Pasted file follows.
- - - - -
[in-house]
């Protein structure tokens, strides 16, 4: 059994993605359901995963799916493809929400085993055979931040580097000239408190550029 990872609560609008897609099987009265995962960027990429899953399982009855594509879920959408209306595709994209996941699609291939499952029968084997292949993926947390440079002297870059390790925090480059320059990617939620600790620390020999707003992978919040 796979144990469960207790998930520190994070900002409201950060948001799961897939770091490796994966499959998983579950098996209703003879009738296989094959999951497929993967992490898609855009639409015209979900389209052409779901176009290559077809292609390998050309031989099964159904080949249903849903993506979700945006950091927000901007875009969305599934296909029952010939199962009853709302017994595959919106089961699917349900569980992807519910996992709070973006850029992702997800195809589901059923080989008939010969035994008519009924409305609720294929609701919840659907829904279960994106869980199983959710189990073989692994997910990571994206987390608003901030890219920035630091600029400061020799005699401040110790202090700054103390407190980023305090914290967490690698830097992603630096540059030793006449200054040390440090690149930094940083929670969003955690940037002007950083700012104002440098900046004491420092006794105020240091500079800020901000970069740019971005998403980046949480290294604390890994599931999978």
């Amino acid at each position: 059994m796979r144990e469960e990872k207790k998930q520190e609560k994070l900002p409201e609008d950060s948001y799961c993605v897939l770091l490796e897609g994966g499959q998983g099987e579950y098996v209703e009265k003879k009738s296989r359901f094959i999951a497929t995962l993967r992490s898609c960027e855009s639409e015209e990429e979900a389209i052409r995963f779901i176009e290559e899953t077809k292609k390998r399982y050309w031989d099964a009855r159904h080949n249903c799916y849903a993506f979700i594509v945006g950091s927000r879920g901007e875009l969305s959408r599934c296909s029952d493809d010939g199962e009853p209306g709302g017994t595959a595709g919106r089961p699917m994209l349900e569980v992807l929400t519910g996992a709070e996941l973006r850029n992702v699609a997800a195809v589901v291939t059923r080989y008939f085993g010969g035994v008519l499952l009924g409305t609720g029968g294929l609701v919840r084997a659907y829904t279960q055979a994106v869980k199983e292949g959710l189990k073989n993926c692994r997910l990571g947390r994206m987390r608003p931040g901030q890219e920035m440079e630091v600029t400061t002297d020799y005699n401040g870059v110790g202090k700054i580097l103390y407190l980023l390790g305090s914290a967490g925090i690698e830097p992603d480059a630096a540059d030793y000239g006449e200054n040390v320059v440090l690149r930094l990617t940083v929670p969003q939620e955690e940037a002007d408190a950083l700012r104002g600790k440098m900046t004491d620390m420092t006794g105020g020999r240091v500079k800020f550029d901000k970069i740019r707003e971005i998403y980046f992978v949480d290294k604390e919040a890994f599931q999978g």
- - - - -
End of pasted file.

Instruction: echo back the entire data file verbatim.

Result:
[in-house]
């Protein structure tokens, strides 16, 4: 059994993605359901995963799916493809929400085993055979931040580097000239408190550029 990872609560609008897609099987009265995962960027990429899953399982009855594509879920959408209306595709994209996941699609291939499952029968084997292949993926947390440079002297870059390790925090480059320059990617939620600790620390020999707003992978919040 796979144990469960207790998930520190994070900002409201950060948001799961897939770091490796994966499959998983579950098996209703003879009738296989094959999951497929993967992490898609855009639409015209979900389209052409779901176009290559077809292609390998050309031989099964159904080949249903849903993506979700945006950091927000901007875009969305599934296909029952010939199962009853709302017994595959919106089961699917349900569980992807519910996992709070973006850029992702997800195809589901059923080989008939010969035994008519009924409305609720294929609701919840659907829904279960994106869980199983959710189990073989692994997910990571994206987390608003901030890219920035630091600029400061020799005699401040110790202090700054103390407190980023305090914290967490690698830097992603630096540059030793006449200054040390440090690149930094940083929670969003955690940037002007950083700012104002440098900046004491420092006794105020240091500079800020901000970069740019971005998403980046949480290294604390890994599931999978």
């Amino acid at each position: 059994m796979r144990e469960e990872k207790k998930q520190e609560k994070l900002p409201e609008d950060s948001y799961c993605v897939l770091l490796e897609g994966g499959q998983g099987e579950y098996v209703e009265k003879k009738s296989r359901f094959i999951a497929t995962l993967r992490s898609c960027e855009s639409e015209e990429e979900a389209i052409r995963f779901i176009e290559e899953t077809k292609k390998r399982y050309w031989d099964a009855r159904h080949n249903c799916y849903a993506f979700i594509v945006g950091s927000r879920g901007e875009l969305s959408r599934c296909s029952d493809d010939g199962e009853p209306g709302g017994t595959a595709g919106r089961p699917m994209l349900e569980v992807l929400t519910g996992a709070e996941l973006r850029n992702v699609a997800a195809v589901v291939t059923r080989y008939f085993g010969g035994v008519l499952l009924g409305t609720g029968g294929l609701v919840r084997a659907y829904t279960q055979a994106v869980k199983e292949g959710l189990k073989n993926c692994r997910l990571g947390r994206m987390r608003p931040g901030q890219e920035m440079e630091v600029t400061t002297d020799y005699n401040g870059v110790g202090k700054i580097l103390y407190l980023l390790g305090s914290a967490g925090i690698e830097p992603d480059a630096a540059d030793y000239g006449e200054n040390v320059v440090l690149r930094l990617t940083v929670p969003q939620e955690e940037a002007d408190a950083l700012r104002g600790k440098m900046t004491d620390m420092t006794g105020g020999r240091v500079k800020f550029d901000k970069i740019r707003e971005i998403y980046f992978v949480d290294k604390e919040a890994f599931q999978g």